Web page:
24 Jun 2020

Covid-19: Top health official Fauci warns of 'disturbing' new US surge

11:20 am on 24 June 2020

America's top infectious disease expert has told lawmakers that the nation is seeing a "disturbing surge" in coronavirus infections in some states.

From left to right, Dr Robert Redfield, Dr Anthony Fauci, ADM Brett P. Giroir, and Dr. Stephen M. Hahn testify during a House Energy and Commerce Committee hearing in Washington, DC on June 23, 2020.

From left to right, Dr Robert Redfield, Dr Anthony Fauci, ADM Brett P. Giroir, and Dr. Stephen M. Hahn testify during a House Energy and Commerce Committee hearing in Washington, DC on June 23, 2020. Photo: Kevin Dietsch / Pool / AFP

A panel of health officials, including Dr Anthony Fauci, said the next few days will be crucial to stem the new outbreaks.

Cases are climbing rapidly across a number of US states.

The four top experts also testified they were never told by President Donald Trump to "slow down" testing.

Their comments come after Trump told a weekend rally in Oklahoma that he had asked his team to do less testing to help keep official case counts down.

The White House has said his comment was "in jest".

"To my knowledge, none of us have ever been told to slow down on testing," Dr Fauci, the director of the National Institute of Allergy and Infectious Diseases, testified to a congressional committee investigating the US response to the pandemic.

"In fact, we will be doing more testing," he said.

The other three officials - representing the Centers for Disease Control and Prevention (CDC), the Food and Drug Administration (FDA) and the Department of Health and Human Services - also disputing Trump's comment, saying they had never been directed to slow testing.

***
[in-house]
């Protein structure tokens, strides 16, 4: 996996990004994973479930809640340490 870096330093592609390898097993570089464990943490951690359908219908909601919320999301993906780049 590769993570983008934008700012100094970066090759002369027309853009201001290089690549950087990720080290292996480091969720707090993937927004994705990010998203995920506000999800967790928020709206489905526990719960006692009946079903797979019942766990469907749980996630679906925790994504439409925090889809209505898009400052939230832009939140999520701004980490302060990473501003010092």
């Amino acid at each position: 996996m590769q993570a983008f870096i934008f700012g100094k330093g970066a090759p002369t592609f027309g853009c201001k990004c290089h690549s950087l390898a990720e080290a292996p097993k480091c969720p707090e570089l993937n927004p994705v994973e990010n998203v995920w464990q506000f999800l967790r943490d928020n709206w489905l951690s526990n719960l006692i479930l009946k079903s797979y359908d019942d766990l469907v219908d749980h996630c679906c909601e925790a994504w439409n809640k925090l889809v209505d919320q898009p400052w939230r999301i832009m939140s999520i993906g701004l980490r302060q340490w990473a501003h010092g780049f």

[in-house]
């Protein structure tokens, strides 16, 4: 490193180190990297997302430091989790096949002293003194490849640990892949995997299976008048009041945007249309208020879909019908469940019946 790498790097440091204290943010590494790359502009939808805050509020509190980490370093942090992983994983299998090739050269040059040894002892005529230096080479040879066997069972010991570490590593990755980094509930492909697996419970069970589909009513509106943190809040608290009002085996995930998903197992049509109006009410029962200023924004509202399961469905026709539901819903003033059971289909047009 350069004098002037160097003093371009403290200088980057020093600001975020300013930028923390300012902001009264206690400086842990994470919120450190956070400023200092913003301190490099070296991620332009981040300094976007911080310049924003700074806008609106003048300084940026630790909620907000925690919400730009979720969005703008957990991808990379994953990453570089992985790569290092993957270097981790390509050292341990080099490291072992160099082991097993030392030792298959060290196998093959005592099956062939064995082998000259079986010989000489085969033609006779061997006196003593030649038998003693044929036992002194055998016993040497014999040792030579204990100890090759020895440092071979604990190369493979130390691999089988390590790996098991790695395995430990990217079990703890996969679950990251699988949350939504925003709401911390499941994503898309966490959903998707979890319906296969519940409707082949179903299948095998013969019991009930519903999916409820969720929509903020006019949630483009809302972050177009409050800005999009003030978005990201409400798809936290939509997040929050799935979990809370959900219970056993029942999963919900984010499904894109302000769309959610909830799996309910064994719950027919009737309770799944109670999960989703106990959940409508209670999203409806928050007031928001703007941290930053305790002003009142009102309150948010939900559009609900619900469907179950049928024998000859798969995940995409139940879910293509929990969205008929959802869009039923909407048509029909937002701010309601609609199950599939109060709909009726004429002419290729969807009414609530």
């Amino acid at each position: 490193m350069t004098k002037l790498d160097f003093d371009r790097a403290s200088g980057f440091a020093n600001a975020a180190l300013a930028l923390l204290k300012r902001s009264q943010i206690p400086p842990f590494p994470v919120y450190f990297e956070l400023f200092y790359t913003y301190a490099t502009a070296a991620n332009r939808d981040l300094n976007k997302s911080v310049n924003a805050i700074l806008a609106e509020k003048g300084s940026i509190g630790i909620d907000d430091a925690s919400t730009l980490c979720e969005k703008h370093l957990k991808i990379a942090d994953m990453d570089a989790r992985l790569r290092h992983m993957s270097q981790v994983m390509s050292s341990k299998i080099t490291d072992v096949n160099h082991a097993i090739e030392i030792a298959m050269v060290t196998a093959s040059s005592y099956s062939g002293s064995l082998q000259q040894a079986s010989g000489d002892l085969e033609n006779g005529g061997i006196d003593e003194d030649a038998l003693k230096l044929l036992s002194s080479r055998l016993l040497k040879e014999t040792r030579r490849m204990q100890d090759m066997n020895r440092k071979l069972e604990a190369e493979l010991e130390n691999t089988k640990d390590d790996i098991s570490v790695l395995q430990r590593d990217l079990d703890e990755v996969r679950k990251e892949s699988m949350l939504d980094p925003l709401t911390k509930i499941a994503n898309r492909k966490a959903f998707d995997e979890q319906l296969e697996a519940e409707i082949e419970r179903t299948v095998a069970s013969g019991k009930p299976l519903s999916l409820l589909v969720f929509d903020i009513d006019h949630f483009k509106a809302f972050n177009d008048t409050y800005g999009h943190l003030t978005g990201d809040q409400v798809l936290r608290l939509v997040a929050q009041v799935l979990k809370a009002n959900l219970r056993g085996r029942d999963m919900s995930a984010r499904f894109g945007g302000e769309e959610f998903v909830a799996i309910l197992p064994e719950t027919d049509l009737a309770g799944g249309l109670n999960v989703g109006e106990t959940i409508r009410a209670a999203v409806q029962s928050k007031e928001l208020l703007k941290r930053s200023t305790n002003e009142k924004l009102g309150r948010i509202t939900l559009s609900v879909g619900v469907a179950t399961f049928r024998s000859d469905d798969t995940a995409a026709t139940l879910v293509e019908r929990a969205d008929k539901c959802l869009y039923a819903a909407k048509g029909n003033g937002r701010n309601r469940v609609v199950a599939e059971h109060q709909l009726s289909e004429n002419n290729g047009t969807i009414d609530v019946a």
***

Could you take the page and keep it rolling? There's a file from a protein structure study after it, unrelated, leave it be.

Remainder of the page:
More than 120,000 Americans have died from the coronavirus - more than any other nation.

What else did experts say?

Dr Fauci warned of "a disturbing surge of infection" and "increased community spread" in many southern and western states.

"A couple of days ago there were 30,000 new infections", in a single day, he said. "That's very troubling to me."

"The next couple of weeks are going to be critical to address those surges that we're seeing in Texas, Florida, Arizona, and other states."

CDC director Dr Robert Redfield called testing "a critical underpinning of our response", but said social distancing measures were more effective ways to keep the virus from spreading.

Dr Redfield also called on all Americans to get a flu jab this year, saying the public must "embrace flu vaccinations with confidence".

"This single act will save lives," he said.

Dr Fauci said he was "cautiously optimistic" a vaccine might be ready by the end of 2020.

He said it was a matter of "when and not if" the vaccine was ready, but added that it "might take some time".

Drug company Moderna has plans "to launch a Phase 3 clinical trial as early as July 2020, pending positive results from this Phase 2 trial", he said.

Dr Fauci also defended his decision not to warn Americans to start wearing masks earlier, saying it was due to a scarcity at the time of personal protective equipment, or PPE, which was needed for healthcare providers.

Several cities and counties have issued new mask requirements in the past week.

"Plan A: Don't go in a crowd. Plan B: If you do, make sure you wear a mask," Dr Fauci told the committee.

Where is the virus surging?

The number of new daily infections is increasing in more than half of all US states.

After setting new daily records, Texas and Florida said they may be forced to announce new lockdown measures, despite currently barrelling ahead with reopening plans.

On Monday, Florida surpassed 100,000 cases. In the absence of a state-wide mask requirement, several cities and towns have issued their own orders mandating masks in public.

Texas has temporarily revoked alcohol licenses from several businesses that were breaking social distancing rules. Texas Governor Greg Abbott said he did not expect to issue new lockdown orders, but "closing down Texas again will always be the last option".

Arizona, which saw a visit from Donald Trump on Tuesday, surpassed its daily record for new infections only hours before the president arrived. Officials there warn that more than 80 percent of hospital beds are currently being used, and that the healthcare system may be overrun in the coming days or weeks.


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